Gangliocytic paragangliomas are exceedingly rare tumors that arise in close proximity to the papilla of Vater and 90% are found in the second part of the duodenum[1]. The disease is common in the 5th decade and the incidence is slightly higher in males with M:F ratio 1.8:1. Gangliocytic paragangliomas are epithelial (submucosal) tumors with three histological cell types namely epithelioid, ganglion and spindle cells[2].

Typical presentation is abdominal pain, gastrointestinal outlet obstruction and bleeding. However, obstructive jaundice is not common. In our case, jaundice was presumed secondary to mechanical obstruction of the ampullary orifice by the tumor. Immunohistochemistry is positive for cytokeratin, synaptophysin, neuron specific antigen and S-100 protein[2]. Endoscopic ultrasonography is useful for preoperative differential diagnosis such as gastrointestinal stromal tumors, carcinoids and periampullary adenoma. The disease generally follows a benign course with rare invasive growth patterns and lymph node metastasis[3,4].

Histologic findings such as increase mitosis, pleomorphism, infiltrative margin and lymph node metastasis are suggestive of potential malignant features[5,6]. If feasible, endoscopic resection is a curative therapy in the absence of local invasion or distant metastasis. Table 1 shows summary of case reports, findings and outcome from selected publications[5-10].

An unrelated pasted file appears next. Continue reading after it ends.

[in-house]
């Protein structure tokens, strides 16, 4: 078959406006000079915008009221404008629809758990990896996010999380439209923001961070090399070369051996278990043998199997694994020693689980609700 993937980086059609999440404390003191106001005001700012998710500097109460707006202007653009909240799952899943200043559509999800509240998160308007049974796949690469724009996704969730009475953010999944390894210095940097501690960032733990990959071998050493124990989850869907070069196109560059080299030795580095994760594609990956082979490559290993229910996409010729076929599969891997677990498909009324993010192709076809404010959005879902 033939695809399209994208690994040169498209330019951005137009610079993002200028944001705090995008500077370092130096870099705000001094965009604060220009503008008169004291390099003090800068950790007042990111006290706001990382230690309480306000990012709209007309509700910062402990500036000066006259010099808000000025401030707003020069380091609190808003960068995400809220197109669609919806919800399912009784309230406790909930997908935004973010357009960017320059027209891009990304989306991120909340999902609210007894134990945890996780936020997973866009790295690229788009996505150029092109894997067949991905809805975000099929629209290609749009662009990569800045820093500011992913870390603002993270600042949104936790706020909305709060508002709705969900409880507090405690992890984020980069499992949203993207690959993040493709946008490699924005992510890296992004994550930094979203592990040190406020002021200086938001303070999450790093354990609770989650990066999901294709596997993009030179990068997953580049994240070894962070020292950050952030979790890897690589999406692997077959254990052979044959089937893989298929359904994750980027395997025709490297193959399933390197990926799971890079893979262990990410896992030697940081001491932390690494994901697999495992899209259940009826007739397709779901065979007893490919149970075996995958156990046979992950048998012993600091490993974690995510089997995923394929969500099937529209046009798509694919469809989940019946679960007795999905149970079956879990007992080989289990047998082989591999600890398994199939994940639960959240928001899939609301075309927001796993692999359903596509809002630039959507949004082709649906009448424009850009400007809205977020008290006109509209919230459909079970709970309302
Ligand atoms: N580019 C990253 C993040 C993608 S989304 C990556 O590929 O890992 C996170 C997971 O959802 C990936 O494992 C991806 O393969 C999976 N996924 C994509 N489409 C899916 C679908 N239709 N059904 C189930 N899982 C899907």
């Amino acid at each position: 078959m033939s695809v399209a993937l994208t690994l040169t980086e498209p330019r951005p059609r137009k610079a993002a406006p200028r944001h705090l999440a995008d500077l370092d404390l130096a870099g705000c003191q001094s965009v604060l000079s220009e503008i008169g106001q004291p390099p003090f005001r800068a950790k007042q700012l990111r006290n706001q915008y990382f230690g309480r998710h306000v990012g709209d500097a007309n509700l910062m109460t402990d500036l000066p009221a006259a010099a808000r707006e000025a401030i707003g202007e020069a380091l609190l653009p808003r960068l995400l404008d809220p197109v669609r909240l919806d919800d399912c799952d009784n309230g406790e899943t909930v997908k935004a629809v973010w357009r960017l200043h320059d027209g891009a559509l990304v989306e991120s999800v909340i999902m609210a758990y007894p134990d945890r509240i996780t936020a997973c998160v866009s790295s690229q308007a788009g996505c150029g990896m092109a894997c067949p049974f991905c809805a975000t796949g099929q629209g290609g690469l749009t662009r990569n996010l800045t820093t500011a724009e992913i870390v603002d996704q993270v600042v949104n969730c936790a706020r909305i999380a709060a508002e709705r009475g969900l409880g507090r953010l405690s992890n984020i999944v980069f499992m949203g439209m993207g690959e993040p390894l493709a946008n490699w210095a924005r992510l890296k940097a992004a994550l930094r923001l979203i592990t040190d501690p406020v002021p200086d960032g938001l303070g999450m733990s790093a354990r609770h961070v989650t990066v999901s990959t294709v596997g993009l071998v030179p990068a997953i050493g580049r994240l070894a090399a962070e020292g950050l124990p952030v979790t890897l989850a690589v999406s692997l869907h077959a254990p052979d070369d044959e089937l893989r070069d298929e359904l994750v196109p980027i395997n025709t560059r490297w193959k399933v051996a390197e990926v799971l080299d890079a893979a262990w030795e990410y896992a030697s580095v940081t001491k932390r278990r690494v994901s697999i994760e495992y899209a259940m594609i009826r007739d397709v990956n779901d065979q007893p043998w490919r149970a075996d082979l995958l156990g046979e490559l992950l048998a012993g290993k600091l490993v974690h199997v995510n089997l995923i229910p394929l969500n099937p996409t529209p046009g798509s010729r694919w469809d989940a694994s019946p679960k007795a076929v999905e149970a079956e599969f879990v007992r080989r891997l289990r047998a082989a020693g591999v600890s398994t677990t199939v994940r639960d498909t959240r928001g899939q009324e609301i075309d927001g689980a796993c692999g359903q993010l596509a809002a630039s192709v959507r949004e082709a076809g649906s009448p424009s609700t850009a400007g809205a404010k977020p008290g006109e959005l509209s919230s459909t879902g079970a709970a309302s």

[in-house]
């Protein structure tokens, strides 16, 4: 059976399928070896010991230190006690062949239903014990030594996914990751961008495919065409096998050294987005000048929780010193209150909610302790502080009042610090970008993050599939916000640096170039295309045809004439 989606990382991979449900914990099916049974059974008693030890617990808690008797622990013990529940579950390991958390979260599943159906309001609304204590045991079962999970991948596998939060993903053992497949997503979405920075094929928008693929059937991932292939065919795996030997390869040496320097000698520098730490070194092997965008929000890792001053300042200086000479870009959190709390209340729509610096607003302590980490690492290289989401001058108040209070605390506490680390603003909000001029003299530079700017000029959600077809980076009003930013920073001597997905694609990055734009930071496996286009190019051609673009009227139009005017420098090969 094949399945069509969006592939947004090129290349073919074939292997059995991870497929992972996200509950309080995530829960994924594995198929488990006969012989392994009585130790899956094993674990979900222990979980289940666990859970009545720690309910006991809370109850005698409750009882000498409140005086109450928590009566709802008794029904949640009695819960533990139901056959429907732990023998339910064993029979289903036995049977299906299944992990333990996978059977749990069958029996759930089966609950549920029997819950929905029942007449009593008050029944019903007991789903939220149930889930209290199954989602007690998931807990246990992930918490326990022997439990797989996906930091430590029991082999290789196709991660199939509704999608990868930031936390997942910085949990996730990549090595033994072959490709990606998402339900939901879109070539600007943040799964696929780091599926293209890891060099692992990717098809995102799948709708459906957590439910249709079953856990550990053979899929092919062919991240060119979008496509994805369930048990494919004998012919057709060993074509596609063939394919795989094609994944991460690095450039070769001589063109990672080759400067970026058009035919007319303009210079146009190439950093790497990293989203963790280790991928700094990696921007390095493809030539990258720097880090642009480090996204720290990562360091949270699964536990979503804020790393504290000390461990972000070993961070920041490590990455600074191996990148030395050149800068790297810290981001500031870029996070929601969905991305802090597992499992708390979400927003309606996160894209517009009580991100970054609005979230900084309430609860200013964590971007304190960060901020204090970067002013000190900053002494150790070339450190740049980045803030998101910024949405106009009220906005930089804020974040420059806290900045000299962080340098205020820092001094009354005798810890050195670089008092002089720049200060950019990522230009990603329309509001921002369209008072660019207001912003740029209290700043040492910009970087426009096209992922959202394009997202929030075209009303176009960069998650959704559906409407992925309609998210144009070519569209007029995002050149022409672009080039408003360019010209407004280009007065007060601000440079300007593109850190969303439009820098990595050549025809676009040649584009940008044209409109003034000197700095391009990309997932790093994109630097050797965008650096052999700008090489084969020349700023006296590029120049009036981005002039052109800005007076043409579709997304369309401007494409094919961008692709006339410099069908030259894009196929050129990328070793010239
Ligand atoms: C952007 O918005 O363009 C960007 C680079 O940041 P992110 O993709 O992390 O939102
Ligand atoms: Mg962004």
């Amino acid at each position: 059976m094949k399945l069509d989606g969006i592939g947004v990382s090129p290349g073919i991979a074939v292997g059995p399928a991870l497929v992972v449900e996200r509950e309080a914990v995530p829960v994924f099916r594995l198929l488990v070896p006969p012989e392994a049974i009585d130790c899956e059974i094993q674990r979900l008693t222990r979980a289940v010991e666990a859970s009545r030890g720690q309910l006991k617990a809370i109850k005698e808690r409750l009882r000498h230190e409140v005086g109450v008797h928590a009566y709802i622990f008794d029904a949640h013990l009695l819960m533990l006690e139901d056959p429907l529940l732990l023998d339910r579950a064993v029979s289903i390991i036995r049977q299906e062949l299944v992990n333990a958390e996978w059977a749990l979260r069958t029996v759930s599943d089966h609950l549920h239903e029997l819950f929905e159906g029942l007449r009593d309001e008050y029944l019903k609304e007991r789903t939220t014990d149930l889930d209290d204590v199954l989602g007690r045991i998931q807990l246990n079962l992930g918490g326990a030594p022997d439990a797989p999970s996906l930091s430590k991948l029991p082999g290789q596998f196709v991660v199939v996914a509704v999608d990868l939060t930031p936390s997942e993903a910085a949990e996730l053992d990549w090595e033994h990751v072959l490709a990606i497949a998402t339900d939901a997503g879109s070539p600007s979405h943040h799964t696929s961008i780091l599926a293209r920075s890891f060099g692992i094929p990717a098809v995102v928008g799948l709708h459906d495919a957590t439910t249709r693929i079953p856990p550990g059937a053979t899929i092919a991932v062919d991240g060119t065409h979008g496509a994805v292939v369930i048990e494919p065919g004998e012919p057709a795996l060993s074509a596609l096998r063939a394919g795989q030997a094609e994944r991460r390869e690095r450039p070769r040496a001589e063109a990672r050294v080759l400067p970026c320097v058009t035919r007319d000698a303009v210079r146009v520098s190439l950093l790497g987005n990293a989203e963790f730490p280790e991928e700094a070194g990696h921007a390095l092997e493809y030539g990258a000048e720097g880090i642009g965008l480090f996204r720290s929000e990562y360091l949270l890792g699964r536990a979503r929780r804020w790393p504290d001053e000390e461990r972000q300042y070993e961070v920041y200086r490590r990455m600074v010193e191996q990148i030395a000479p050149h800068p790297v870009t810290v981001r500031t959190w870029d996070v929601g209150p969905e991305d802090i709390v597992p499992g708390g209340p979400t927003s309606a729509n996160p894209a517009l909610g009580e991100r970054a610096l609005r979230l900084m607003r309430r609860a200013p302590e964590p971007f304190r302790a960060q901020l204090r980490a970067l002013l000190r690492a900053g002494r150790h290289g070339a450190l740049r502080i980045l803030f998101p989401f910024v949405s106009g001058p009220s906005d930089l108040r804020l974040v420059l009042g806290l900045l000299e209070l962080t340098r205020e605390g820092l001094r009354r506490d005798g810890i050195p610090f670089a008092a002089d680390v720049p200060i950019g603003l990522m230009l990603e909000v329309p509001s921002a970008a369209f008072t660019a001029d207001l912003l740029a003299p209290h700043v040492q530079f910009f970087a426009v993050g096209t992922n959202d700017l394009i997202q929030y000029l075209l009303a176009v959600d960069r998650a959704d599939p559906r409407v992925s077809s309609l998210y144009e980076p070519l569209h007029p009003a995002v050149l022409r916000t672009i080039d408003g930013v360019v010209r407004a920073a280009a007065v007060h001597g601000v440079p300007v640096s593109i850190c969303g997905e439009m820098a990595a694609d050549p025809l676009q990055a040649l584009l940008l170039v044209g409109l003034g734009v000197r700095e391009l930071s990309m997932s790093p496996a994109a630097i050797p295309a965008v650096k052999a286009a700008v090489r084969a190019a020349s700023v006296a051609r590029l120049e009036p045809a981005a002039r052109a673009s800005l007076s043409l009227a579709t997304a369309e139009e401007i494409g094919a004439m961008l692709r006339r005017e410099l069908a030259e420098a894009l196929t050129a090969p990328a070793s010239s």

Table 1 Summary of case reports, findings and outcome from selected publications.
AuthorPresentationEndoscopic findingsOutcomeConclusion
Kwon et al[5]56 yr old male with melenaEGD-tumor of ampulla of Vater with bleeding on surfacePancreaticoduodenectomyIf followed up after a diagnosis, local excision can be curative, avoiding surgery or lymph node dissection
Okubo et al[6]61 yr old male with epigastric pain and melenaEGD, ERCP, EUS-tumor of papilla of VaterPylorus-preserving Pancreaticoduodenectomy and lymph node dissection; Lymph nodes positiveDo not limit to local resection, as disease recurrence, lymph node involvement or distant metastases may occur
Witkiewicz et al[7]38 yr old female with right upper quadrant abdominal painEGD-mass in duodenum near ampulla of VaterEndoscopic excision of mass followed by pylorus-preserving pancreaticoduodenectomy as margin was positiveIt may recur or metastasize; hence pancreaticoduodenectomy with lymph node dissection might be indicated for large lesions with infiltrative margin or lesions with pleomorphism and mitoses
Morita et al[8]53 yr old male with incidental finding on EGDEUS-submucosal tumor in the 3rd-4th layerEndoscopic mucosal resectionEndoscopic removal is an alternative to surgical resection if no local or distant invasion
Sakhuja et al[9]33 yr old male with obstructive jaundiceERCP-periampullary growthPancreaticoduodenectomyRecognize and diagnose this rare benign entity (with 3 components on H and E sections)
Evans et al[10]56 yr old male with epigastric pain, vomiting and obstructive jaundiceEGD-pedunculated ampullary tumorPylorus-preserving total pancreatectomyBenign entity-2 yr post procedure no recurrence of tumor

P- Reviewers El-Karaksy HM, Iacono C, Nakai Y S- Editor Wen LL L- Editor A E- Editor Liu XM